In-Car, Facial Recognition Senses Emotions Of Driver, Back-Seat Passengers

The ability for marketing to people inside cars is getting more sophisticated as advanced technologies make their way into the interiors of vehicles.

Cars are not only becoming more connected, they’re also starting to gain in-car technology that can detect the emotional state of those in the car.

I recently attended a demo in Boston of such technology, installed inside a bright pink car outfitted with internal cameras that use facial recognition to determine the emotional and cognitive state of not only the driver but also of passengers in the back seat.

The company behind the technology is Affectiva, an MIT spin-off that uses facial recognition and artificial intelligence to detect complex, nuanced emotions and cognitive states. The company has built an emotion data repository with more than 7 million faces analyzed in 87 countries.

Affectiva’s technology is used by a quarter of the Fortune 500 global companies to test consumer engagement with ads, videos and TV programming, according to the company.

As we sat in the car in the Boston demo, the system was set up to monitor the driver for signs of drowsiness. As the driver yawned and mimicked eye closures of a tired person, the system recognized it and sent a message to the screen suggesting the driver stop for coffee or play music. If the system detects that the diver is extremely drowsy, it recommends driving to the nearest rest stop to take a brief break or get a beverage.

One camera was at the steering wheel column and another above the rea-view mirror, which monitored back-seat passengers.

The back-seat passengers can be monitored to determine their emotional and cognitive states throughout a ride. The idea is that the backseat experience can be optimized, such as adjusting climate control, speaker volume or seat settings in a specific area of the car, based on the preferences of the passenger sitting there.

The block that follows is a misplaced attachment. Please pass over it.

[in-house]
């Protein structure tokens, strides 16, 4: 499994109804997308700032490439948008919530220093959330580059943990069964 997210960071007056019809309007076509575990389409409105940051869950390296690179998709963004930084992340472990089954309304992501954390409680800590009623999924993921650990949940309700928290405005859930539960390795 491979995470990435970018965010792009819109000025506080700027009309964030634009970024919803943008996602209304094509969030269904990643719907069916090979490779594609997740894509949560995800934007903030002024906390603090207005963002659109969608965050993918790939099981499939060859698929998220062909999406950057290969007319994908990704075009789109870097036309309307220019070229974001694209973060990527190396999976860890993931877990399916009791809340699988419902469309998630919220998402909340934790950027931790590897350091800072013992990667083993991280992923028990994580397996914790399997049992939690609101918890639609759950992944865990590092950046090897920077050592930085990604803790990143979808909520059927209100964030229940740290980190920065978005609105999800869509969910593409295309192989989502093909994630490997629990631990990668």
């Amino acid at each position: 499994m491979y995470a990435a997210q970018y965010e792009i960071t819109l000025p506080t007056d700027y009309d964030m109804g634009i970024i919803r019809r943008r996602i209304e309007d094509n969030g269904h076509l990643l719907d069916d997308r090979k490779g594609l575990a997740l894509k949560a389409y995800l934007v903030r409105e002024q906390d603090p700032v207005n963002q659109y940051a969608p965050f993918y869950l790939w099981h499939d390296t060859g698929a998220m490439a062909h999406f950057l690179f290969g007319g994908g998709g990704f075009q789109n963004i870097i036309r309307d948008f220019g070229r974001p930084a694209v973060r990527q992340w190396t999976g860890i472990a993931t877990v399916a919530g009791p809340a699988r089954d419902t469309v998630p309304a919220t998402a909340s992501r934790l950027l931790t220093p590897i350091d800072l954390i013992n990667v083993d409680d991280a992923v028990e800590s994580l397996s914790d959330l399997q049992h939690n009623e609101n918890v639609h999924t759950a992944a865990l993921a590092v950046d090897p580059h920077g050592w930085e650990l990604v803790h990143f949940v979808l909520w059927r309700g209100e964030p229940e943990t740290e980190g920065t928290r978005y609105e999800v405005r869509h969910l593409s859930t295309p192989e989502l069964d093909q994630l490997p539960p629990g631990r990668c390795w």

The Affectiva name is not likely to be seen in relation to in-car sensing, since the company is marketing the system to others, such as automakers, who would incorporate it into future vehicles under their own brand name.

The Affectiva demonstrator made it clear that Affectiva does not record any of the facial recognition information it notes during a drive. Others down the line using the system conceptually could use the Affectiva technology and they would have the option of what to do with the aggregate data that they gathered.

2 comments about "In-Car, Facial Recognition Senses Emotions Of Driver, Back-Seat Passengers".
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  1. R MARK REASBECK from www.USAonly.US , September 12, 2018 at 10:06 p.m.

    Giving up your privacy, emotions and identity one pimple and hair follicle at a time

  2. Chuck Martin from Chuck Martin replied, September 13, 2018 at 10:27 a.m.

    Right, Mark, boiling frogs.

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